Among the thoughts that course through my brain when I'm supposed to be focusing on my breathing are thoughts about worship. Being a newcomer to yoga has prompted me to reflect on what it is like to be new to one of our services.
Who owns yoga? That unexpected question arose last year when the Hindu American Foundation identified what it views as two serious misconceptions about yoga that are widespread in the West.
For Jesus, unity among his disciples is an instrument of the evangel itself. Presbyterians have a great evangelical opportunity to show a fractured world that it is possible for people to disagree and yet remain in fellowship.
It's useful to meet the argument that torture works with the facts: actually, there is not much evidence that it does. In the end, however, the question is not whether torture is ever useful but whether it is morally permissible.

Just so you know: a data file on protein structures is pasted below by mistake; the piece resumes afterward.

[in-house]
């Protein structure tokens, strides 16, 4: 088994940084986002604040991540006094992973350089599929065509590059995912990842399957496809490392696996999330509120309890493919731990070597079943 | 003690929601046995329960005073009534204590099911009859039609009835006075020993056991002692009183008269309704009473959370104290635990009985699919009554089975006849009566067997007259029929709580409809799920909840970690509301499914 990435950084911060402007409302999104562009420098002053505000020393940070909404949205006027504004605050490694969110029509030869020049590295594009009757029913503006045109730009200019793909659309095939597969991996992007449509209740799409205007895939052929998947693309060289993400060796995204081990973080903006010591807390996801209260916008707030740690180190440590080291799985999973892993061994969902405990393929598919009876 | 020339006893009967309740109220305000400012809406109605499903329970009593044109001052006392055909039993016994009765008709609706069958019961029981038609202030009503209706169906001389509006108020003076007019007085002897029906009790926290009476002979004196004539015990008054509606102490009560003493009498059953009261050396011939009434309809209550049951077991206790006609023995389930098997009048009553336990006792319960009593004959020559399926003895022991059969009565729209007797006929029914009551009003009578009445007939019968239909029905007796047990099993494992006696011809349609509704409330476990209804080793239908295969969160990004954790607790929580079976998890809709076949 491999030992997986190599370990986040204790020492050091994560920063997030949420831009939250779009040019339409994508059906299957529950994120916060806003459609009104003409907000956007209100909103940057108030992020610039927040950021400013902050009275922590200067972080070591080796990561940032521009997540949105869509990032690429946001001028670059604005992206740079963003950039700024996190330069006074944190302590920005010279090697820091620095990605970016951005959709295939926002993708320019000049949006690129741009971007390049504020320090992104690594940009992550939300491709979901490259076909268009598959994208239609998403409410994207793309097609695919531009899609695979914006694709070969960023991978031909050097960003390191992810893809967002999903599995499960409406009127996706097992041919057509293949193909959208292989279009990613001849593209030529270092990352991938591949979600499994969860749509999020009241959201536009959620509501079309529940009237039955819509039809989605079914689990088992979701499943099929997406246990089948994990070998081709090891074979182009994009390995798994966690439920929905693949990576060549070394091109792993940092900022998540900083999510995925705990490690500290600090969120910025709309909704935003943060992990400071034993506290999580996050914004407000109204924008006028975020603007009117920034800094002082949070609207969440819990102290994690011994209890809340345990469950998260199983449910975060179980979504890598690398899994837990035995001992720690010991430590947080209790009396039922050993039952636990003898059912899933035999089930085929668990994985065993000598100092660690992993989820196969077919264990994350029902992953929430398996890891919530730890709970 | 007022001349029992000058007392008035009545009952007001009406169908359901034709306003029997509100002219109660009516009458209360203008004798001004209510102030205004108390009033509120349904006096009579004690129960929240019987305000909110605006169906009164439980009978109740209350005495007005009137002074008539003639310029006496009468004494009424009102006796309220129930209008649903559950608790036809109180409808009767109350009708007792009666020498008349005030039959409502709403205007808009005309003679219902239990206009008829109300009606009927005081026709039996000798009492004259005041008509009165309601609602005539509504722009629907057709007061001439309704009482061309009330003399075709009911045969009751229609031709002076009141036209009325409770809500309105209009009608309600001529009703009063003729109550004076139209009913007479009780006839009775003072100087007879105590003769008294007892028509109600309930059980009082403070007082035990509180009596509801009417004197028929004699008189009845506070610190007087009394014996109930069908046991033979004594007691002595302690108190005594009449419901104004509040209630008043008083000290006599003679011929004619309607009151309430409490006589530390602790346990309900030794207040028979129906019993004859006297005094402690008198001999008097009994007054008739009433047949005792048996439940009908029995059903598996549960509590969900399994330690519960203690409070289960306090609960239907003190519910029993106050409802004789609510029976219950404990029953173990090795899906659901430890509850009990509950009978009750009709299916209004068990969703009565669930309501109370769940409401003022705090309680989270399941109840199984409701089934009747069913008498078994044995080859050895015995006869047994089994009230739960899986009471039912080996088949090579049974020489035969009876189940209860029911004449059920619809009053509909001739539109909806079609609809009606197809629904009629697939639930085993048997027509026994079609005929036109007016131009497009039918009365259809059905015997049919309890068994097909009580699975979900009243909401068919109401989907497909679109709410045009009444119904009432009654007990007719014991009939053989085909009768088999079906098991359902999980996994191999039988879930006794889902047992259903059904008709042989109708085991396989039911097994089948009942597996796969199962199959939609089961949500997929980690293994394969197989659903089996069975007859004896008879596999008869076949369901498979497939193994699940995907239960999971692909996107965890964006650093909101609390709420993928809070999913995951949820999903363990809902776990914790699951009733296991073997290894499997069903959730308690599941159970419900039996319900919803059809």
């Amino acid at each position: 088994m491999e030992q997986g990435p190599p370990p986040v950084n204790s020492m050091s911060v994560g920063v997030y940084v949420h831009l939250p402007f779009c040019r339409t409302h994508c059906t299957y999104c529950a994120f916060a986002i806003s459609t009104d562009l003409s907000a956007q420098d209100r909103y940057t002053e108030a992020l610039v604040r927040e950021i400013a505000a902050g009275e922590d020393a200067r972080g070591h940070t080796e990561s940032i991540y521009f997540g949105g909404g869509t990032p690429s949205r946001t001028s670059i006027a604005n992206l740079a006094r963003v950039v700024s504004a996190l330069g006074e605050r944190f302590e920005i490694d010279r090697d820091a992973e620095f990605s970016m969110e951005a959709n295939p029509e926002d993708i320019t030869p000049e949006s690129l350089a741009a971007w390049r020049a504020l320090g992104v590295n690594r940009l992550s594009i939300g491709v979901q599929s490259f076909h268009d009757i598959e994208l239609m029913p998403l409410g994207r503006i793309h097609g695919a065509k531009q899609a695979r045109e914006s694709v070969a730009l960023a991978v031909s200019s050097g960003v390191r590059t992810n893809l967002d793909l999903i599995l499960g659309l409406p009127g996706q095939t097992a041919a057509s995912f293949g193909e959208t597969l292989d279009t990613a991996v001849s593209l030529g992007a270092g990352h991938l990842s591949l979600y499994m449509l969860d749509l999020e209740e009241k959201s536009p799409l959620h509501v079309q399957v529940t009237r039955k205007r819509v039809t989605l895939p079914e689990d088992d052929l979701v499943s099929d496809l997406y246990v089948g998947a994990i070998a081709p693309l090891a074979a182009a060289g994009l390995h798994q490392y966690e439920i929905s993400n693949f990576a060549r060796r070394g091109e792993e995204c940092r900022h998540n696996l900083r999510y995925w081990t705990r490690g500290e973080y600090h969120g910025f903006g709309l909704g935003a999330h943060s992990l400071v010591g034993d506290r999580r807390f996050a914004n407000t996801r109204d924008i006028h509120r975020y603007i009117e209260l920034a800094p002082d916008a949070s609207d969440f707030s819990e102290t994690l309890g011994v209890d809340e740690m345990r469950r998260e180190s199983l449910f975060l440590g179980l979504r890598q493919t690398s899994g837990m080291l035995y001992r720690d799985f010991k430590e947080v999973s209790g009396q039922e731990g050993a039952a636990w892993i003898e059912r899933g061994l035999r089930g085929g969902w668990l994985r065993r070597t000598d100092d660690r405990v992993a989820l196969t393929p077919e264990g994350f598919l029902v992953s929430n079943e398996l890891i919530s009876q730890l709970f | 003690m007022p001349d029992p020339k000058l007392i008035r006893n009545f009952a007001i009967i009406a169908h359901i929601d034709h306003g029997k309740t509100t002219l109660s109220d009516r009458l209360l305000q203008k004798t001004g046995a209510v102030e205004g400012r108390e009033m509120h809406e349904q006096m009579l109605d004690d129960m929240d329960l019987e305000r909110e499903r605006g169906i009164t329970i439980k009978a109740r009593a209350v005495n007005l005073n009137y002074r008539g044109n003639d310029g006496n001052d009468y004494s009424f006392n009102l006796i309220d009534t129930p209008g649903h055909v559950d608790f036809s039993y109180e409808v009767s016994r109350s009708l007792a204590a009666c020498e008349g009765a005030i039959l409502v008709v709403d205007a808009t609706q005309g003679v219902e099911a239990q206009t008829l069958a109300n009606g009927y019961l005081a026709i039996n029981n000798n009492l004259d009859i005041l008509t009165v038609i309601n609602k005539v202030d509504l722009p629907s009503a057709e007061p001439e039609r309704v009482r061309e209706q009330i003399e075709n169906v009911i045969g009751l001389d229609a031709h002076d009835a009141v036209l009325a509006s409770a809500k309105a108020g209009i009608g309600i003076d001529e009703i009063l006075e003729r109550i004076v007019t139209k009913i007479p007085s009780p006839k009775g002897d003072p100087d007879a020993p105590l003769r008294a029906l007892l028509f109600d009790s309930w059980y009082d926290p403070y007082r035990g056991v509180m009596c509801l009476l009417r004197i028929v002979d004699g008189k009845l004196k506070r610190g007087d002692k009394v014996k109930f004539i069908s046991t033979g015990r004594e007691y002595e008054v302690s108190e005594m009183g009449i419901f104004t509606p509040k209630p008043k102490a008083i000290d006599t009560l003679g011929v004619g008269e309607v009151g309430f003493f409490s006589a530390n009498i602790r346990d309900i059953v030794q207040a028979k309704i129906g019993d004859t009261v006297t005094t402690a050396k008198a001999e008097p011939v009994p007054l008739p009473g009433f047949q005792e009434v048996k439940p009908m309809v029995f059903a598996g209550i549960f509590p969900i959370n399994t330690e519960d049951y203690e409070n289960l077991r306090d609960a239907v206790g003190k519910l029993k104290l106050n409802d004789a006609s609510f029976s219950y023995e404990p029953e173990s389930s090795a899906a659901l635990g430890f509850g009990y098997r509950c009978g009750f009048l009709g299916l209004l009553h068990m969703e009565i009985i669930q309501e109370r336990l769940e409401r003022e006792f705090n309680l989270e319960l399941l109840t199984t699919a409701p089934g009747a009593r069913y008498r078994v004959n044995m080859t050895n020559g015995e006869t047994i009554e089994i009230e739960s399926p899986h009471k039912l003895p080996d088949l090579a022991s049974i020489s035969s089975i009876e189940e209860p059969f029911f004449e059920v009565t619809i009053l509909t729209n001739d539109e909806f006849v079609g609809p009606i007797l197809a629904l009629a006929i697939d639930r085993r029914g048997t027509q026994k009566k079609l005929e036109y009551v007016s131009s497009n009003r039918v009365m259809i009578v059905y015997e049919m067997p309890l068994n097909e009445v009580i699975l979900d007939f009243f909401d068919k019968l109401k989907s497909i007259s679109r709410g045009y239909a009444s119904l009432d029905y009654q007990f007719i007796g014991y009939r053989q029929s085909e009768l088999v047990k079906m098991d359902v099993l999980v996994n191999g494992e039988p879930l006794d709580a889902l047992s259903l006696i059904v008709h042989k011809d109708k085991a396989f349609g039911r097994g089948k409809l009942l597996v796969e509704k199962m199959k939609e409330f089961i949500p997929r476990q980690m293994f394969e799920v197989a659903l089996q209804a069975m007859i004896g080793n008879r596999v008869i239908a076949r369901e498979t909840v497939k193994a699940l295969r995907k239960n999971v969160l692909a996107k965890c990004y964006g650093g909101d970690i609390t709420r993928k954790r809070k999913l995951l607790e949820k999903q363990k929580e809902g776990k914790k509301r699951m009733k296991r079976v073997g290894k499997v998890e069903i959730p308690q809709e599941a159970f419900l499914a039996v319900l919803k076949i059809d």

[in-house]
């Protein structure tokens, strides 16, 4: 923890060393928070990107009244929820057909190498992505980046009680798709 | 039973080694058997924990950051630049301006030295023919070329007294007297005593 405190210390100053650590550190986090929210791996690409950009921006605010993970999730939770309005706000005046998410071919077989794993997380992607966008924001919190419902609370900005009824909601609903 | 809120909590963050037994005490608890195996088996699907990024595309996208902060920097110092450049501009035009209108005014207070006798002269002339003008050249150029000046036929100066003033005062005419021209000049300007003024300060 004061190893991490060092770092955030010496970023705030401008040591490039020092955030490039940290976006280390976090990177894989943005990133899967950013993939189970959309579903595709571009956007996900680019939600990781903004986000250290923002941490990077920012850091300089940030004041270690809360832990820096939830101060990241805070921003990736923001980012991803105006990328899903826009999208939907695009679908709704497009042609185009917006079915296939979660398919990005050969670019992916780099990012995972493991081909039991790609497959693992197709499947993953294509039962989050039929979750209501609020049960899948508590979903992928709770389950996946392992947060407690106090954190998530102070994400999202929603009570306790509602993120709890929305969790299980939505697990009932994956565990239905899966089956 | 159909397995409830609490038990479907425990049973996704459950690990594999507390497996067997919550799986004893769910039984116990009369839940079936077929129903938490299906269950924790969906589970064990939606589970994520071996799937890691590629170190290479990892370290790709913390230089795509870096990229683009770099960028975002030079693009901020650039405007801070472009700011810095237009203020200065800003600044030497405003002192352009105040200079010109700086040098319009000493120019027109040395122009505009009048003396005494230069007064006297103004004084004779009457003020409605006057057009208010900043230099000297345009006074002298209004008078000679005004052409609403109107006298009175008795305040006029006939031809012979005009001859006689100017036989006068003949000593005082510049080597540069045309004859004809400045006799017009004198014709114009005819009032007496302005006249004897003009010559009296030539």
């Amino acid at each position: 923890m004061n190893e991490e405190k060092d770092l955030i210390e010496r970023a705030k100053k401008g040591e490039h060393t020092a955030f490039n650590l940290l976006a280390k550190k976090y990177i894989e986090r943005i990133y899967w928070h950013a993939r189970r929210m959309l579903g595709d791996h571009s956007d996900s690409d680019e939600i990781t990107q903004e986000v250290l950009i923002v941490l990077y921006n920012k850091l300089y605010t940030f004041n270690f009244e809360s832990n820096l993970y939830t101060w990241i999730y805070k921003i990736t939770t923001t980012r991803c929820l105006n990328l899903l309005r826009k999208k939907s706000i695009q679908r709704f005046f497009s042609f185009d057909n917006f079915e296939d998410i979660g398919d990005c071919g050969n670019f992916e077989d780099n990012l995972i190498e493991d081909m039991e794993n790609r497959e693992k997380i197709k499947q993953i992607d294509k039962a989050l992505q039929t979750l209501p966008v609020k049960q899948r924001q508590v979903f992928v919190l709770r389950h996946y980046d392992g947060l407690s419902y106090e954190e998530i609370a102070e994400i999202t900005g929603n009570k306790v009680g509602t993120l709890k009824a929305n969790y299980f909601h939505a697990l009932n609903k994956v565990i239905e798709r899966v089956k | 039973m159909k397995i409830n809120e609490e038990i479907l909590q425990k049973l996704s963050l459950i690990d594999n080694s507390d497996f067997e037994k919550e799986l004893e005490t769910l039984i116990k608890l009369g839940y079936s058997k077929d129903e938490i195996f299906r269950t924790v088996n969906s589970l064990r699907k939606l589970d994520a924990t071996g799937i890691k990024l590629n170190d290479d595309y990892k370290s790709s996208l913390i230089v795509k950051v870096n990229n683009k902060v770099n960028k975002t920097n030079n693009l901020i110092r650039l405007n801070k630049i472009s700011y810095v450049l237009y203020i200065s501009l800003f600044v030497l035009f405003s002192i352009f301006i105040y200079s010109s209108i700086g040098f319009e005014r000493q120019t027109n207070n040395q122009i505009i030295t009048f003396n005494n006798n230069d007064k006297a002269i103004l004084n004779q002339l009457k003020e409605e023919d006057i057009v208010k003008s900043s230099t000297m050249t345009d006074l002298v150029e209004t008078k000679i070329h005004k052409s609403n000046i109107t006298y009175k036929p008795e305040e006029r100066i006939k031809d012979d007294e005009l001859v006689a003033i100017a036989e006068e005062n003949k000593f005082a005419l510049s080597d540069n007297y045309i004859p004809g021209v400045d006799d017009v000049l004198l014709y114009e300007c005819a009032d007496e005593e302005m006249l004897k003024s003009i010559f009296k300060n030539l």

For C.S. Lewis, Virgil prepared the way for all subsequent Christian epics by changing the subject from the adolescent theme of heroism to the adult theme of vocation.
The Zion Christian Church—an African-initiated church that's powerful in South Africa—traces its origins to John Alexander Dowie, a 19th-century Scottish spiritual entrepeneur who founded the city Zion, Illinois.
John Fea brings humility, patience and objectivity to controversial questions of religion and the founding era of American history. His book is a model of scholarly restraint.
Rebecca Solnit’s thesis is that paradise can arise from hell. If I am more pessimistic, perhaps that is due to accounts of natural disaster such as Emma Larkin's in her new book.
Incendies is a disturbing layover at the crossroads of forgiveness and revenge. It's a challenging film on several levels. Not only is there a hearty helping of violence to be digested over the film's 130 minutes, but audiences must also wrestle with a complex narrative structure.